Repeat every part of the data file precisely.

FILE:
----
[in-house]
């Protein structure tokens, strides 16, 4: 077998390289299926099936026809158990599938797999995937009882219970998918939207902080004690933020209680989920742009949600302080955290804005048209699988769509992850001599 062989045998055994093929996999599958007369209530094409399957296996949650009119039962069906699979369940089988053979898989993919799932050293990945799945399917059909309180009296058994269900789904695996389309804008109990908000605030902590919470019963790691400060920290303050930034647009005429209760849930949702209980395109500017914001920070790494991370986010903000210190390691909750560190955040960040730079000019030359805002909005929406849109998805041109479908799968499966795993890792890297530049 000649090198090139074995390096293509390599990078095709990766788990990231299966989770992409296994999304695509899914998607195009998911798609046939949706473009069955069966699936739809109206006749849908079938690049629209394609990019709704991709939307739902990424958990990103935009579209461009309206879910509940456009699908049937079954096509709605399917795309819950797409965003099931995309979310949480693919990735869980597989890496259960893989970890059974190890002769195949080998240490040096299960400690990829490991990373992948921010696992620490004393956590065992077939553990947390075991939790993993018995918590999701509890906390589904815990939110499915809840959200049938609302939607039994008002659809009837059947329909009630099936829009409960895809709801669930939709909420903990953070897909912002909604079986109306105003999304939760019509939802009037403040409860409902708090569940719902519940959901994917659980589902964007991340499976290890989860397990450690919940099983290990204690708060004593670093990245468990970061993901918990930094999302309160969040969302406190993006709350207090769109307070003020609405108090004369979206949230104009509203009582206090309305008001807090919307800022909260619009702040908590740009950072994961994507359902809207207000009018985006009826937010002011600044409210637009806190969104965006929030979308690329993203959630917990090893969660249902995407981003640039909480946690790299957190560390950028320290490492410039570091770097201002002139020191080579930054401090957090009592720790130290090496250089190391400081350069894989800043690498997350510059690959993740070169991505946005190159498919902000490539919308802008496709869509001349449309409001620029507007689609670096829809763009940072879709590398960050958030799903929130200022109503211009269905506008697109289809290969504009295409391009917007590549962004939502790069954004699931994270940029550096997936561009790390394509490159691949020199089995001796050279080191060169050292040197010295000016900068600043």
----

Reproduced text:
[in-house]
């Protein structure tokens, strides 16, 4: 077998390289299926099936026809158990599938797999995937009882219970998918939207902080004690933020209680989920742009949600302080955290804005048209699988769509992850001599 062989045998055994093929996999599958007369209530094409399957296996949650009119039962069906699979369940089988053979898989993919799932050293990945799945399917059909309180009296058994269900789904695996389309804008109990908000605030902590919470019963790691400060920290303050930034647009005429209760849930949702209980395109500017914001920070790494991370986010903000210190390691909750560190955040960040730079000019030359805002909005929406849109998805041109479908799968499966795993890792890297530049 000649090198090139074995390096293509390599990078095709990766788990990231299966989770992409296994999304695509899914998607195009998911798609046939949706473009069955069966699936739809109206006749849908079938690049629209394609990019709704991709939307739902990424958990990103935009579209461009309206879910509940456009699908049937079954096509709605399917795309819950797409965003099931995309979310949480693919990735869980597989890496259960893989970890059974190890002769195949080998240490040096299960400690990829490991990373992948921010696992620490004393956590065992077939553990947390075991939790993993018995918590999701509890906390589904815990939110499915809840959200049938609302939607039994008002659809009837059947329909009630099936829009409960895809709801669930939709909420903990953070897909912002909604079986109306105003999304939760019509939802009037403040409860409902708090569940719902519940959901994917659980589902964007991340499976290890989860397990450690919940099983290990204690708060004593670093990245468990970061993901918990930094999302309160969040969302406190993006709350207090769109307070003020609405108090004369979206949230104009509203009582206090309305008001807090919307800022909260619009702040908590740009950072994961994507359902809207207000009018985006009826937010002011600044409210637009806190969104965006929030979308690329993203959630917990090893969660249902995407981003640039909480946690790299957190560390950028320290490492410039570091770097201002002139020191080579930054401090957090009592720790130290090496250089190391400081350069894989800043690498997350510059690959993740070169991505946005190159498919902000490539919308802008496709869509001349449309409001620029507007689609670096829809763009940072879709590398960050958030799903929130200022109503211009269905506008697109289809290969504009295409391009917007590549962004939502790069954004699931994270940029550096997936561009790390394509490159691949020199089995001796050279080191060169050292040197010295000016900068600043």